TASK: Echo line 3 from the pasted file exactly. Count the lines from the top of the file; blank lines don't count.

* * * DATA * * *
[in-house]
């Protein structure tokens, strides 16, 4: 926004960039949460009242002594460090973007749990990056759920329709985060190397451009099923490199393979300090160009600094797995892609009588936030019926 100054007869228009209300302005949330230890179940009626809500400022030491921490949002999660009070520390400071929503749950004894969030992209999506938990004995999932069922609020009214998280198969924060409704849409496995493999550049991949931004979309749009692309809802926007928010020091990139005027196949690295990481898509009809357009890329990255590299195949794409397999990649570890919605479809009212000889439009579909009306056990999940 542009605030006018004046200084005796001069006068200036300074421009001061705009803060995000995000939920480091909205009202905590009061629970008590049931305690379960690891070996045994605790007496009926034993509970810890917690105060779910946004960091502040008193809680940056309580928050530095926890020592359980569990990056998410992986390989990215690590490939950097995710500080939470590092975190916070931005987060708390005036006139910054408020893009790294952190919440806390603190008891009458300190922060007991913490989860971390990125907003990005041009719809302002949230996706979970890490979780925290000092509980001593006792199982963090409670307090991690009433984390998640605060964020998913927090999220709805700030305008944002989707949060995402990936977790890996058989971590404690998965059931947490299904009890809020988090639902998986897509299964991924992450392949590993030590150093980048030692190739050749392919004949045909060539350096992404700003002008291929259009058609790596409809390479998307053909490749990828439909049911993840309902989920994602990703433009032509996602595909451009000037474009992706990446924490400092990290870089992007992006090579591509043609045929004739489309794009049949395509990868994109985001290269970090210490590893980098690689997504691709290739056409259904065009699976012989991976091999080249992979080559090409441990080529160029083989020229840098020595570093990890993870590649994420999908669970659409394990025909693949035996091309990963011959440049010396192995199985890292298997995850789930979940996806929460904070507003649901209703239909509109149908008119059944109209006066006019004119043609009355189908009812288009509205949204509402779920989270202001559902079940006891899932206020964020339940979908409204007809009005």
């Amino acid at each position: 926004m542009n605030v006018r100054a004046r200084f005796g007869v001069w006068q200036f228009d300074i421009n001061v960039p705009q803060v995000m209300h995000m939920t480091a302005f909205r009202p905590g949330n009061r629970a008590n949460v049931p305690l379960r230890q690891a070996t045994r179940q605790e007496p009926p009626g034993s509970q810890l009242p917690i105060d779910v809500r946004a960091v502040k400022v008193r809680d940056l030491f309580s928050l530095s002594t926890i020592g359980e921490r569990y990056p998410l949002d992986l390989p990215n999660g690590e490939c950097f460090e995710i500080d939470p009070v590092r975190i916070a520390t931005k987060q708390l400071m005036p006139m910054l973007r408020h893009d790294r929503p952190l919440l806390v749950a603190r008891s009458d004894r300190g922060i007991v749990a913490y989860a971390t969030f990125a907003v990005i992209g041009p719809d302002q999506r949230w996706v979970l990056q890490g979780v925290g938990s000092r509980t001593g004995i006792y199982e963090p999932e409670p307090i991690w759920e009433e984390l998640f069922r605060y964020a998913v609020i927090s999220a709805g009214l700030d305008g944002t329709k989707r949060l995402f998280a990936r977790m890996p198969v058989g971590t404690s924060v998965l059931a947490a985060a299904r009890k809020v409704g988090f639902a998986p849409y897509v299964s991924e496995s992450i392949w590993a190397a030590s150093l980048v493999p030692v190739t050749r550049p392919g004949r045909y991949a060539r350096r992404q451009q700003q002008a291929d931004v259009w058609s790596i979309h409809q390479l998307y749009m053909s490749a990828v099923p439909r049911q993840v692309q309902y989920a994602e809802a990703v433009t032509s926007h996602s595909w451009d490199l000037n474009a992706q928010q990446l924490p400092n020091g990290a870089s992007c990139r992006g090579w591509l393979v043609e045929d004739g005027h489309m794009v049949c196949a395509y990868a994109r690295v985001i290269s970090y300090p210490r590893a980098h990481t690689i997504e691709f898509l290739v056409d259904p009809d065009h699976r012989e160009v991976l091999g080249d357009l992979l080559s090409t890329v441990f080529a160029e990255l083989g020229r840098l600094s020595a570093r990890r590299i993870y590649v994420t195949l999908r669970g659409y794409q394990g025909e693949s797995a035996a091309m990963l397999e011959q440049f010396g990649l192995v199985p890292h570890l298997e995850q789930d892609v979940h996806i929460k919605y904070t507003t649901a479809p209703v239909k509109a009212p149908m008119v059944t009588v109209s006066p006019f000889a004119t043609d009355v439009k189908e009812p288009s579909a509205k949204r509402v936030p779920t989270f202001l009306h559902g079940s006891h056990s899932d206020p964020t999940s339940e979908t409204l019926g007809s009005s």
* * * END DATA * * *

């Amino acid at each position: 926004m542009n605030v006018r100054a004046r200084f005796g007869v001069w006068q200036f228009d300074i421009n001061v960039p705009q803060v995000m209300h995000m939920t480091a302005f909205r009202p905590g949330n009061r629970a008590n949460v049931p305690l379960r230890q690891a070996t045994r179940q605790e007496p009926p009626g034993s509970q810890l009242p917690i105060d779910v809500r946004a960091v502040k400022v008193r809680d940056l030491f309580s928050l530095s002594t926890i020592g359980e921490r569990y990056p998410l949002d992986l390989p990215n999660g690590e490939c950097f460090e995710i500080d939470p009070v590092r975190i916070a520390t931005k987060q708390l400071m005036p006139m910054l973007r408020h893009d790294r929503p952190l919440l806390v749950a603190r008891s009458d004894r300190g922060i007991v749990a913490y989860a971390t969030f990125a907003v990005i992209g041009p719809d302002q999506r949230w996706v979970l990056q890490g979780v925290g938990s000092r509980t001593g004995i006792y199982e963090p999932e409670p307090i991690w759920e009433e984390l998640f069922r605060y964020a998913v609020i927090s999220a709805g009214l700030d305008g944002t329709k989707r949060l995402f998280a990936r977790m890996p198969v058989g971590t404690s924060v998965l059931a947490a985060a299904r009890k809020v409704g988090f639902a998986p849409y897509v299964s991924e496995s992450i392949w590993a190397a030590s150093l980048v493999p030692v190739t050749r550049p392919g004949r045909y991949a060539r350096r992404q451009q700003q002008a291929d931004v259009w058609s790596i979309h409809q390479l998307y749009m053909s490749a990828v099923p439909r049911q993840v692309q309902y989920a994602e809802a990703v433009t032509s926007h996602s595909w451009d490199l000037n474009a992706q928010q990446l924490p400092n020091g990290a870089s992007c990139r992006g090579w591509l393979v043609e045929d004739g005027h489309m794009v049949c196949a395509y990868a994109r690295v985001i290269s970090y300090p210490r590893a980098h990481t690689i997504e691709f898509l290739v056409d259904p009809d065009h699976r012989e160009v991976l091999g080249d357009l992979l080559s090409t890329v441990f080529a160029e990255l083989g020229r840098l600094s020595a570093r990890r590299i993870y590649v994420t195949l999908r669970g659409y794409q394990g025909e693949s797995a035996a091309m990963l397999e011959q440049f010396g990649l192995v199985p890292h570890l298997e995850q789930d892609v979940h996806i929460k919605y904070t507003t649901a479809p209703v239909k509109a009212p149908m008119v059944t009588v109209s006066p006019f000889a004119t043609d009355v439009k189908e009812p288009s579909a509205k949204r509402v936030p779920t989270f202001l009306h559902g079940s006891h056990s899932d206020p964020t999940s339940e979908t409204l019926g007809s009005s």